December Garden Calendar

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Plants in flower & plants of interest:

  •  pansies, dogwood berries (red), viburnum berries (dark blue), winter jasmine, hollies with their red berries, winterberry hollies (deciduous), camellias, mahonias, nandinas, winter daphne, pyracantha (berries), hawthorne (berries), & witch hazel



Winterberry Holly

Winterberry Holly

Winter daphne

winter Daphne

image of a mahonia



  • Use wood ashes around the vegetable garden, bulb beds, and non-acid loving plants if soil pH is below 6.0
  • Fertilize indoor plants as needed


  • Bare root season begins late this month, so you can plant cane berries, grapes, roots of perennials such as artichoke, asparagus, rhubarb, astilbe, & peony
  • Repot indoor plants as needed

          * For Christmas and Thanksgiving cacti consider using a similar mix (3 parts miracle grow potting soil, 2 parts peat moss, 2 parts perlite, 1 part sand)


  • Finish planting spring-flowering bulbs (as long as the ground is not frozen!)

bulb chart for fall and spring bulbs


  • When cutting holiday greenery or berry plants to use as table decorations, use sharp pruners and make cuts above a bud or side branch
  • Prune out any small weedy trees

Lawn Care

Consider leaving your leaves this fall and winter…

** Leaf litter is beneficial to your lawn and garden through the recycling of valuable nutrients, protecting tree roots during the winter, creating needed habitat for beneficial wildlife and protecting the earth by preventing the generation of methane gas! (when kept in an anaerobic environment, like a trash bag in a landfill, leaves produce methane, a greenhouse gas 30 times for harmful than CO2!)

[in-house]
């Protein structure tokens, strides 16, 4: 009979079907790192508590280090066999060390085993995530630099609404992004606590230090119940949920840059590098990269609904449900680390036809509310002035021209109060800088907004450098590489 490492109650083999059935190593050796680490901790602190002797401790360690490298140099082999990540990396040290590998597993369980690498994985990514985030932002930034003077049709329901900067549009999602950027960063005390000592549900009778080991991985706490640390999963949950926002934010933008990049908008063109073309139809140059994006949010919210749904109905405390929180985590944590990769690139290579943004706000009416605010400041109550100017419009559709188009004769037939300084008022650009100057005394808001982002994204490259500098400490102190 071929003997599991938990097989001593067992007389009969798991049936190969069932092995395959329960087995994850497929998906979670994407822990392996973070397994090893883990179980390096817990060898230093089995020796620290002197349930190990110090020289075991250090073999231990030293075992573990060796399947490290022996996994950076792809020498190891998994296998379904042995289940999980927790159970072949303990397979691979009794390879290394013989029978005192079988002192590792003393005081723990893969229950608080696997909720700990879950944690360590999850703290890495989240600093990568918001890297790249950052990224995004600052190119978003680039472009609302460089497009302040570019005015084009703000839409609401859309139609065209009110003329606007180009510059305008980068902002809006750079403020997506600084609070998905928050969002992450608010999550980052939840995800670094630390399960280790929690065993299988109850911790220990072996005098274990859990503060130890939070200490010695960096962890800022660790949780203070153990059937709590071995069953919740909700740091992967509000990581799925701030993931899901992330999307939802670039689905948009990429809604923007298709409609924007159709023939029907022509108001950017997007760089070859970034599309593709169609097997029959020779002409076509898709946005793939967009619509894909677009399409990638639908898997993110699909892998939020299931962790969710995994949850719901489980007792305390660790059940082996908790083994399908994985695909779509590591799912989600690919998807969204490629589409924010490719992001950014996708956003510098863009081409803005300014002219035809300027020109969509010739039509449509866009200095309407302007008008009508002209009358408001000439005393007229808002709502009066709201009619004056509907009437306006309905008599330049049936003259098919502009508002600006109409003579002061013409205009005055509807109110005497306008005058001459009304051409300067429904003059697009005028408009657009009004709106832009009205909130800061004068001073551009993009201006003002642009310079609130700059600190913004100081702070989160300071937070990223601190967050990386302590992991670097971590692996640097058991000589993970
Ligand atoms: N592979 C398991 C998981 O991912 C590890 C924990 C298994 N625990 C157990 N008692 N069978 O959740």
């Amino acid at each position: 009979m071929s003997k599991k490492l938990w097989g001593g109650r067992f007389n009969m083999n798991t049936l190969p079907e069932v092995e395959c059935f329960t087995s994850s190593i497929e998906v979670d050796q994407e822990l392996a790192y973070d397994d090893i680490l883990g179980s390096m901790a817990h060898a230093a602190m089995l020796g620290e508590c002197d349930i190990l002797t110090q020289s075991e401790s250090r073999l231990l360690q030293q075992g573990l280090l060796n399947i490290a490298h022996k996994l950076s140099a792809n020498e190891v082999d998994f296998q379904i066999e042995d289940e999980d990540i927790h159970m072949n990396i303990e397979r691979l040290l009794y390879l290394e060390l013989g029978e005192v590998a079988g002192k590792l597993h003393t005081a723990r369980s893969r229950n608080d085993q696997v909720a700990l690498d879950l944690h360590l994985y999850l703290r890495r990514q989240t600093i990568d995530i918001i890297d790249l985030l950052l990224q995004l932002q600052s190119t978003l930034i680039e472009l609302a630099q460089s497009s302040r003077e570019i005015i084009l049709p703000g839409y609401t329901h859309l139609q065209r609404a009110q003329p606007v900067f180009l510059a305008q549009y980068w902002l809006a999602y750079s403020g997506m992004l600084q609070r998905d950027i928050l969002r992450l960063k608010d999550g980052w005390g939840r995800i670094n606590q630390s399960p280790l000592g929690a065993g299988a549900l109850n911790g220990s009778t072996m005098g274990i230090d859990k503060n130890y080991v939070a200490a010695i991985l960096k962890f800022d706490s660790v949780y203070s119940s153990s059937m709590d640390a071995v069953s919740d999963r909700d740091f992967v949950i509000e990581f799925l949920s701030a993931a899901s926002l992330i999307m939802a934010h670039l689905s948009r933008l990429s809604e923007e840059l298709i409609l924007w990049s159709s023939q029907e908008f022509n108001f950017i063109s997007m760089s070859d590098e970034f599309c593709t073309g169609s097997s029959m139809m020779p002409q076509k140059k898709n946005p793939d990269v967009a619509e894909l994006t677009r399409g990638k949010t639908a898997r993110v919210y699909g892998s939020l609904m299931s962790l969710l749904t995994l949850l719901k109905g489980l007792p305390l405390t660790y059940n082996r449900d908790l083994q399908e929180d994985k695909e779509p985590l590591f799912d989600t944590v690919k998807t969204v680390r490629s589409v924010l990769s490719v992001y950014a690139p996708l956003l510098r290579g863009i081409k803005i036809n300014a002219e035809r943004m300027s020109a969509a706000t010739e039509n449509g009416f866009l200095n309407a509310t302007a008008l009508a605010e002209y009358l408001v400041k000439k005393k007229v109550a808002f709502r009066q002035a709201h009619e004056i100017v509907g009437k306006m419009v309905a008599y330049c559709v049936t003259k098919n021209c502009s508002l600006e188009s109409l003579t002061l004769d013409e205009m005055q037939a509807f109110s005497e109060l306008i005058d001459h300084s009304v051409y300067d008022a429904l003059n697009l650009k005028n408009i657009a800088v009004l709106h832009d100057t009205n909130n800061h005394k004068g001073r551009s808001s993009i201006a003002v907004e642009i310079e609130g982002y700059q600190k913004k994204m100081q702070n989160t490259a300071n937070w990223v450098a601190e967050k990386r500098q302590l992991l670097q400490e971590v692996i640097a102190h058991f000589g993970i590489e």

• If you don’t like a whole bunch of leaves in the yard, consider chopping them up with a mulching blade on your mower, this will help those nutrients break down into the soils more quickly
  • Use any excess of leaves as “natural, free mulch” to put in your garden, around your trees, or, in your flower beds
  • You can also add them to a compost bin/pile, or throw them into the woods to be used by wildlife

leaves are not litter image


  • Hardwood cuttings of your landscape plants like forsythia (yellow bells), flowering quince, weigela, holly, and hydrangea can be taken this month
  • Propagate indoor plants like African violet & begonia now! (be sure to keep a humidity tent or something similar over them for a while to help them root)

Specific Chores

  • Put pine needles, wheat/barley straw or row covers over your strawberry plants when temps go below 25°F
  • Keep your living Christmas tree outside until you are ready to decorate
  • Make a list of needed repairs on garden tools and equipment. Repair or have them repaired after the holidays
  • Shop around for garden products for your favorite gardener
  • Keep your cut Christmas tree in water throughout the holiday season
  • Order fruit trees, fruit plants, and grapevines for February or March planting
  • Keep poinsettias in a moist, cool area with full sunlight; protect them from cool drafty areas